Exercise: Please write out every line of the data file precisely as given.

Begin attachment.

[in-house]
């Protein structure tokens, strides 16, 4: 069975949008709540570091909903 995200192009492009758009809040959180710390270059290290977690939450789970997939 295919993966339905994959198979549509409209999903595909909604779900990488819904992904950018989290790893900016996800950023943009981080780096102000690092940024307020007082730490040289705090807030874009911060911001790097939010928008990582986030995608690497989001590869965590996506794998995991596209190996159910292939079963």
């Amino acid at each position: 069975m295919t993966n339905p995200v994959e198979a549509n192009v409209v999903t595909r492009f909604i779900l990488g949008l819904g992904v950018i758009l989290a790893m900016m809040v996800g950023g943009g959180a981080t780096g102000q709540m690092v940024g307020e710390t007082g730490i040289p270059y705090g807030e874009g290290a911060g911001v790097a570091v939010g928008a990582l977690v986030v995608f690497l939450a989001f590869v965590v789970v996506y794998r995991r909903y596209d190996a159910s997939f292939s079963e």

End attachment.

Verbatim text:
[in-house]
């Protein structure tokens, strides 16, 4: 069975949008709540570091909903 995200192009492009758009809040959180710390270059290290977690939450789970997939 295919993966339905994959198979549509409209999903595909909604779900990488819904992904950018989290790893900016996800950023943009981080780096102000690092940024307020007082730490040289705090807030874009911060911001790097939010928008990582986030995608690497989001590869965590996506794998995991596209190996159910292939079963």
């Amino acid at each position: 069975m295919t993966n339905p995200v994959e198979a549509n192009v409209v999903t595909r492009f909604i779900l990488g949008l819904g992904v950018i758009l989290a790893m900016m809040v996800g950023g943009g959180a981080t780096g102000q709540m690092v940024g307020e710390t007082g730490i040289p270059y705090g807030e874009g290290a911060g911001v790097a570091v939010g928008a990582l977690v986030v995608f690497l939450a989001f590869v965590v789970v996506y794998r995991r909903y596209d190996a159910s997939f292939s079963e």